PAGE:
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    • Tara Cain says:

      Thanks so much for this comment Iota. You’re right we do change as they get older. I know I see myself ‘allowing’ them to do things now I always said I never would. I guess because I could never imagine myself and them being at the period of time we’re in now. It’s so very different when they are younger; when they start becoming more independent you’re absolutely right, it’s important to let go and let them fly. It’s tough, but you know it’s the best way
      Tara Cain recently posted…Do you ever stop worrying about your children?My Profile

      • Iota says:

        I also think it’s important not to worry about them too much, because that implies to them that you think they can’t cope, or won’t be ok. And you’ve just spent all those years trying to bring them up to cope, and be ok!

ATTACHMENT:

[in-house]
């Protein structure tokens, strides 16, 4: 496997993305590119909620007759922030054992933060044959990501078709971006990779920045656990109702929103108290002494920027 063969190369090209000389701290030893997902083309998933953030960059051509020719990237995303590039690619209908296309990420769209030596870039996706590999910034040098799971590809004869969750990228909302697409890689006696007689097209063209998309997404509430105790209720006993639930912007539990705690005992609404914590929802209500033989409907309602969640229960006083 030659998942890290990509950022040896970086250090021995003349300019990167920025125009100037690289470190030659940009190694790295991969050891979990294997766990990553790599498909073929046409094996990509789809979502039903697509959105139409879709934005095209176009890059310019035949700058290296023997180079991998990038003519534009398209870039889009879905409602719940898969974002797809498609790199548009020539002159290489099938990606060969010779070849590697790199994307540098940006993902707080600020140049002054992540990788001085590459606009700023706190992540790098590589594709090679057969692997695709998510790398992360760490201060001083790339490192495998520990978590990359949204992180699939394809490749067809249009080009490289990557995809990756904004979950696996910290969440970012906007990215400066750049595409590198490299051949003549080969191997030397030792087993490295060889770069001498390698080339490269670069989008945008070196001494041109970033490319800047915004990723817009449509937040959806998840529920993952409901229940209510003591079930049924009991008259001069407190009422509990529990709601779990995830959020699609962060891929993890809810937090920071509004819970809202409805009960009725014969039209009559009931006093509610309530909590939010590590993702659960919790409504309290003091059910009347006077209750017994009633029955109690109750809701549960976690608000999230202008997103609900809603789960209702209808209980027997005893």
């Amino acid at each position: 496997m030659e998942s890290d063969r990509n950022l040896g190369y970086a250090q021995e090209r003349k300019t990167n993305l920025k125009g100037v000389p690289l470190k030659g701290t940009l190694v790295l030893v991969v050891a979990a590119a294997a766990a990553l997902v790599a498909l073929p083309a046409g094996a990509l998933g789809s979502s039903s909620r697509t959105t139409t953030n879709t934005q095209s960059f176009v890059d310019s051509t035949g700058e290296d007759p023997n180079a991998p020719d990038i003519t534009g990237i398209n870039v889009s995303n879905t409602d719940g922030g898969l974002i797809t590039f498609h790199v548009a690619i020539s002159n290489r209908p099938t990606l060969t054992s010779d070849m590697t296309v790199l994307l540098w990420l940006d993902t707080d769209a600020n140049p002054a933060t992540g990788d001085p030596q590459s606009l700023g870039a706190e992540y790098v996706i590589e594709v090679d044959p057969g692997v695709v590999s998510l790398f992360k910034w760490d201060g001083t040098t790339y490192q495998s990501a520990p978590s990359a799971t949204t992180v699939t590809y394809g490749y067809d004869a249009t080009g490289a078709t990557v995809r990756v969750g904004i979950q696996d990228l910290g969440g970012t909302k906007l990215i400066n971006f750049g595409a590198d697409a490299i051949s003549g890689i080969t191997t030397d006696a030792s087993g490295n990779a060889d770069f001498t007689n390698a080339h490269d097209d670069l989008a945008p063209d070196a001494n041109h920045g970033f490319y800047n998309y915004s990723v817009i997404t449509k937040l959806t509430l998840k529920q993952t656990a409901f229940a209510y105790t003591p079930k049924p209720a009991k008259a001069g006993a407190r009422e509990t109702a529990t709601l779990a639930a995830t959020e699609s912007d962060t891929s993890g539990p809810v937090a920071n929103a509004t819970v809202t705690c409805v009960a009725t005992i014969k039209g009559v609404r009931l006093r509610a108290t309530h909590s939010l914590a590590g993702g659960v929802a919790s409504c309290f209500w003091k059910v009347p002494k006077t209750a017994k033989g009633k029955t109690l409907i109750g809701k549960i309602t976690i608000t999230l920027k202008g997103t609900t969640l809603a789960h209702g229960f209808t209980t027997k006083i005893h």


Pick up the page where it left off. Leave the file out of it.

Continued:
Iota recently posted…TimeMy Profile

  3. Mwa says:

    No. It doesn’t change, does it? My oldest is about to start cycling places on his own, and I dread it. Absolutely dread it.
    Mwa recently posted…TantrumMy Profile

  4. Nickie says:

    The short answer is “no”. I still check on my 15 year old before I go to bed at night and I have a “routine” with my 21 year old which involves how far open a door is so that I know if he’s left for work on time (he has an early shift some weeks) and/or if he’s home from a night out with friends. Also, my daughter has two children of her own and I worry about her constantly, even phoning or texting to ensure she’s OK. It’s part of our job as parents.

  5. Cerys says:

    Who is going to rummage around in Robb’s bed for his socks when I’m not there?! And Alf HAS to mix his cereals… 😉

    I can’t sleep unless I’ve checked in on them in their rooms. I think we are at the same place as parents, Robb and Dan are the same age, soo…anything you hear/learn on this, will you let me know and vice versa?! xxxx
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  6. Helen says: